In the last couple decades great progress has been made towards reversing one of the worst and most common misconceptions in Hollywood: that animation is only for kids. Moving away from overly simple storytelling and jokes only found funny by those who can count their age on one hand, screenwriters and directors in the animated world are no longer afraid of darker themes, meaningful stories and richer characters. This wonderful shift continues in Kung Fu Panda 2. Deepening the surprising maturity of its predecessor, the movie successfully takes story beats from classic kung fu stories and dials back on the humor without letting things get too dark and dramatic, creating a work that is both meditative and immensely entertaining.
Picking up where the first film left off, Po (Jack Black) has eased into his position as the Dragon Warrior, when the world of kung fu is threatened by the return of Lord Shen (Gary Oldman), a villain who has built a weapon of mass destruction. What Po doesn’t know, however, is that Lord Shen holds the key to his history and the knowledge of who he really is. Working with the kung fu masters known as the Furious Five (Angelina Jolie, David Cross, Lucy Liu, Seth Rogen and Jackie Chan), Po is not only on a mission to save China, but on a journey of self-discovery.
The most impressive thing about Kung Fu Panda 2 is the way in which it takes adult themes – including fate, revenge and identity – and makes them accessible to a family audience without lessening their impact. Those still wondering how a goose (voiced by the wonderful James Hong) ended up being the dad of a panda will laugh during the father-son confrontation, but feel powerful emotions when flashbacks reveal where Po really came from. The film never pulls its punches and instead of allowing audiences question whether all of the material is appropriate for a family film (it is), they will instead admire its willingness to push boundaries.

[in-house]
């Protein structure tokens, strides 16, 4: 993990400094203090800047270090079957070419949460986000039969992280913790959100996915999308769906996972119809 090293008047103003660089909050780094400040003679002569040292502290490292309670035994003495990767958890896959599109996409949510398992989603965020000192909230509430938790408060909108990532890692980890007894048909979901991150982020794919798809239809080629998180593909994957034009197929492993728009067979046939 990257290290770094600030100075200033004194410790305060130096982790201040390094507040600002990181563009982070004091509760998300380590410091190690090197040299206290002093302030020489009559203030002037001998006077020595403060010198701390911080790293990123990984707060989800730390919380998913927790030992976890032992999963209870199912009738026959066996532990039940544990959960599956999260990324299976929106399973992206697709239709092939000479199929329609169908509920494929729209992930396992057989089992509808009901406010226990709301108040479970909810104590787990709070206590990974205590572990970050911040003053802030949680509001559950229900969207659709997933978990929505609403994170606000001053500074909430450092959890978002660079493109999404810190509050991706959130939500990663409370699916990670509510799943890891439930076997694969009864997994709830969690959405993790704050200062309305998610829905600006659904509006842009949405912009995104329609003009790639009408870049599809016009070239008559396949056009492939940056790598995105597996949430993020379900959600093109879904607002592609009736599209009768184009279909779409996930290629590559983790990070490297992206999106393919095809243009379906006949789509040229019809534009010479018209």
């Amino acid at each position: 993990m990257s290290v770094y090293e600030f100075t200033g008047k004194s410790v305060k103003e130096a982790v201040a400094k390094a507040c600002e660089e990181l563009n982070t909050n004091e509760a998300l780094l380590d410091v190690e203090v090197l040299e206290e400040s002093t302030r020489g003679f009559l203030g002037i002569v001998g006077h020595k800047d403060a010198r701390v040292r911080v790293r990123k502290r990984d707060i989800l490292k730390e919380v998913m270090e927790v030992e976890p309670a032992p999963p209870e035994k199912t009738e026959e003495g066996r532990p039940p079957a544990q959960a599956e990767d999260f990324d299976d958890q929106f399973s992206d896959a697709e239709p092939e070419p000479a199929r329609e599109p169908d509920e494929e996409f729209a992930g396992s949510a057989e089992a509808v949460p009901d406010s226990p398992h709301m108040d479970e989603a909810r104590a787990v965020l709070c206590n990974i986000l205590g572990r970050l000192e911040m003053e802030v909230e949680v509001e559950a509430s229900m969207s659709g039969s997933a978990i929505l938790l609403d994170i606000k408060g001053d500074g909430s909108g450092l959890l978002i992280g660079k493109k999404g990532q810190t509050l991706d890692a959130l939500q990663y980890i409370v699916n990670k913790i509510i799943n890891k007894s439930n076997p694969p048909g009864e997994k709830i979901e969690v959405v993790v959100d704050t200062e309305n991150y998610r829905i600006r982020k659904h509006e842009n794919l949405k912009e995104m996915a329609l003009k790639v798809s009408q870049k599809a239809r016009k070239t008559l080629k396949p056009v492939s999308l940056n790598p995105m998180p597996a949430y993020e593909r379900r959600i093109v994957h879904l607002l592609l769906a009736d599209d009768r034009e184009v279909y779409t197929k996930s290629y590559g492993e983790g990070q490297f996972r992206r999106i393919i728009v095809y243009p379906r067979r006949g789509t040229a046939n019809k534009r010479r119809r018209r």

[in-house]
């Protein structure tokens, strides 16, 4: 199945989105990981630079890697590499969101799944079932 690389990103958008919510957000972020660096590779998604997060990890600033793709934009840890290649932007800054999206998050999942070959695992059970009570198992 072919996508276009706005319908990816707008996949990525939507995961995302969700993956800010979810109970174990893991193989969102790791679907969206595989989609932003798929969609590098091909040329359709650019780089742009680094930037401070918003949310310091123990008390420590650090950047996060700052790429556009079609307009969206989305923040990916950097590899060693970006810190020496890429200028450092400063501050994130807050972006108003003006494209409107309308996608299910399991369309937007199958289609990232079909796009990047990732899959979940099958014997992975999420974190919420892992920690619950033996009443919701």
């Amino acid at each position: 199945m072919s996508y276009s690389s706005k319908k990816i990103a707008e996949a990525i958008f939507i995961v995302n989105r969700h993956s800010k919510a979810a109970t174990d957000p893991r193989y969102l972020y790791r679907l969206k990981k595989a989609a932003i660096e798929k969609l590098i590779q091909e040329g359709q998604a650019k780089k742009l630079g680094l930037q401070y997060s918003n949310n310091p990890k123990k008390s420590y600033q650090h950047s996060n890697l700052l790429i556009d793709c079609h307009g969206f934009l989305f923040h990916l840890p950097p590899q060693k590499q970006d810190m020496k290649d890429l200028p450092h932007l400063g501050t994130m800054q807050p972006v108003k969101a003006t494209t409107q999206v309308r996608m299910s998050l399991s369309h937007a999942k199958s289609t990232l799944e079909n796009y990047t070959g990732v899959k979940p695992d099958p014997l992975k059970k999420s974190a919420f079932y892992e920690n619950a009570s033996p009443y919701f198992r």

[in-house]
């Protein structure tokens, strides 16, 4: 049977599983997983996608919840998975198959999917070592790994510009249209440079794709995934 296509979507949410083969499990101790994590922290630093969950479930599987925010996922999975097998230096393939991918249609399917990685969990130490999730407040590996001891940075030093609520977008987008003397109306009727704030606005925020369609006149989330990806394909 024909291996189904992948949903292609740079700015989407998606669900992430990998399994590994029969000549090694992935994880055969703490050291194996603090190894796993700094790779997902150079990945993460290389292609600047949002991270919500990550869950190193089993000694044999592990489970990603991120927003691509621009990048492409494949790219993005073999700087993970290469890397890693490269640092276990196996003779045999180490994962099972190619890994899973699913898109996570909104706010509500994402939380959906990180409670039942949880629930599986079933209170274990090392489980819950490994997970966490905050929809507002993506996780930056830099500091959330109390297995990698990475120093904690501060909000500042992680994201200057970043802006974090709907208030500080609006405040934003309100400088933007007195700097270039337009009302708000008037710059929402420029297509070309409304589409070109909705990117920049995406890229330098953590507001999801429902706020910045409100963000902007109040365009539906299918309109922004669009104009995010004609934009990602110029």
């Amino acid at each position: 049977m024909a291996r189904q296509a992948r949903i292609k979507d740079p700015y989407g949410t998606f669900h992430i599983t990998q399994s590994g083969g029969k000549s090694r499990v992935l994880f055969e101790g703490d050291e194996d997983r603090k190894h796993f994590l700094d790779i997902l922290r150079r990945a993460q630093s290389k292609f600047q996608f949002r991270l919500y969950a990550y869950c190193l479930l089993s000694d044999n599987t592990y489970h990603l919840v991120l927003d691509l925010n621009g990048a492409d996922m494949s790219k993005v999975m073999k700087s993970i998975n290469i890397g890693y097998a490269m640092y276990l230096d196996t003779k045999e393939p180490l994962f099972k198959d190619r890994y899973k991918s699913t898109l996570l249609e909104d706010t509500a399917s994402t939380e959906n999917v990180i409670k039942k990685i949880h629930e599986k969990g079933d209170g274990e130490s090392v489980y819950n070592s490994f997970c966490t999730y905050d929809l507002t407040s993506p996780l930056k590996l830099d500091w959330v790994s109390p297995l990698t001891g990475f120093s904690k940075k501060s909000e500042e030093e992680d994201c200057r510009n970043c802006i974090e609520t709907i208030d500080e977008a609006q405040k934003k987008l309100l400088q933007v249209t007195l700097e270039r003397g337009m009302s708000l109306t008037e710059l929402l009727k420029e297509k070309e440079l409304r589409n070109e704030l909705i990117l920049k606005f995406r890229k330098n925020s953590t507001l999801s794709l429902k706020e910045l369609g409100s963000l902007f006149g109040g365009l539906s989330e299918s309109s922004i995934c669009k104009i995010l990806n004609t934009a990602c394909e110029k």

Making the flashback sequences all the more impactful is the stunning animation. Contrasting scenes set in the present part of the narrative, director Jennifer Yuh – whose background is primarily as a storyboard artist and designer – has Po’s memories of his childhood play out in 2D animation that, by removing the soft, cuddly nature of CGI, raises the intensity to unanticipated levels. While this is a highlight, the entire film is quite beautiful. Action-filled moments, such as when the team is running up the side of a falling temple, operate on an epic scale. Also helping is the use of 3D, which, while unfortunately reducing the movie’s brightness, is used to otherwise wondrous effect. 3D accentuates settings and layers the characters in a way that doesn’t make them look like cardboard cutouts, but rather, like fully-formed beings.
What unfortunately doesn’t work nearly as effectively in Kung Fu Panda 2 is the comedy, which always feels like an afterthought. Writers Jonathan Aibel and Glenn Berger do such an excellent job with the structure, set pieces, character development, emotional resonance and maturity that when it comes time for jokes they feel phoned in. That’s not to say that the movie is completely humorless (in fact, there are some laugh-out-loud moments), but one definitely gets the sense that it has never been a priority.
Hollywood always sets out to target multiple demographics with its films, but making a one that appeals to both children and adults remains a challenge. There’s a thin line between going over a five-year-old’s head and insulting the intelligence of anybody over 20. Kung Fu Panda 2 not only finds this line but balances on it like a Zen master. In a summer filled with sequels, you’ll be hard pressed to find another as intense, entertaining and visually gratifying.
For in-depth analysis of Kung Fu Panda's 3D, read To 3D Or Not To 3D.